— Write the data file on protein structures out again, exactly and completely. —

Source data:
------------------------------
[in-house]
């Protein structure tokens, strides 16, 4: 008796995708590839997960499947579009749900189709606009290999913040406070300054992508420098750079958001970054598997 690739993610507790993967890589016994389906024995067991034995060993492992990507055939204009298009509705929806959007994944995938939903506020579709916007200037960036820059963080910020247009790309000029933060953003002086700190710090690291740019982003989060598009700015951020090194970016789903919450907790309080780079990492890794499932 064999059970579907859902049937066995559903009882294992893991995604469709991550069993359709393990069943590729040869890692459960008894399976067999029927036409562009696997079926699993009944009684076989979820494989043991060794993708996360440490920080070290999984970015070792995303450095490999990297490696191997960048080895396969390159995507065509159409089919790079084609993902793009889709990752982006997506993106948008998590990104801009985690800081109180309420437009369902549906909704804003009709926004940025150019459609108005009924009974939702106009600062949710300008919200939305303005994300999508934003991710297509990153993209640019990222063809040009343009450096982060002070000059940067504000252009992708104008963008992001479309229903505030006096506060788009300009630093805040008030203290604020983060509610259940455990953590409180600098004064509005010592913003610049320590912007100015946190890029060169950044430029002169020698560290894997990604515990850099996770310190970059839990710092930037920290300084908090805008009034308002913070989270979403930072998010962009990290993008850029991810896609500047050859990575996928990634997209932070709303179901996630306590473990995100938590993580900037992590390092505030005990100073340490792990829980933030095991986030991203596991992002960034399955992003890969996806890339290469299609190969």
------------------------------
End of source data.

[in-house]
């Protein structure tokens, strides 16, 4: 008796995708590839997960499947579009749900189709606009290999913040406070300054992508420098750079958001970054598997 690739993610507790993967890589016994389906024995067991034995060993492992990507055939204009298009509705929806959007994944995938939903506020579709916007200037960036820059963080910020247009790309000029933060953003002086700190710090690291740019982003989060598009700015951020090194970016789903919450907790309080780079990492890794499932 064999059970579907859902049937066995559903009882294992893991995604469709991550069993359709393990069943590729040869890692459960008894399976067999029927036409562009696997079926699993009944009684076989979820494989043991060794993708996360440490920080070290999984970015070792995303450095490999990297490696191997960048080895396969390159995507065509159409089919790079084609993902793009889709990752982006997506993106948008998590990104801009985690800081109180309420437009369902549906909704804003009709926004940025150019459609108005009924009974939702106009600062949710300008919200939305303005994300999508934003991710297509990153993209640019990222063809040009343009450096982060002070000059940067504000252009992708104008963008992001479309229903505030006096506060788009300009630093805040008030203290604020983060509610259940455990953590409180600098004064509005010592913003610049320590912007100015946190890029060169950044430029002169020698560290894997990604515990850099996770310190970059839990710092930037920290300084908090805008009034308002913070989270979403930072998010962009990290993008850029991810896609500047050859990575996928990634997209932070709303179901996630306590473990995100938590993580900037992590390092505030005990100073340490792990829980933030095991986030991203596991992002960034399955992003890969996806890339290469299609190969």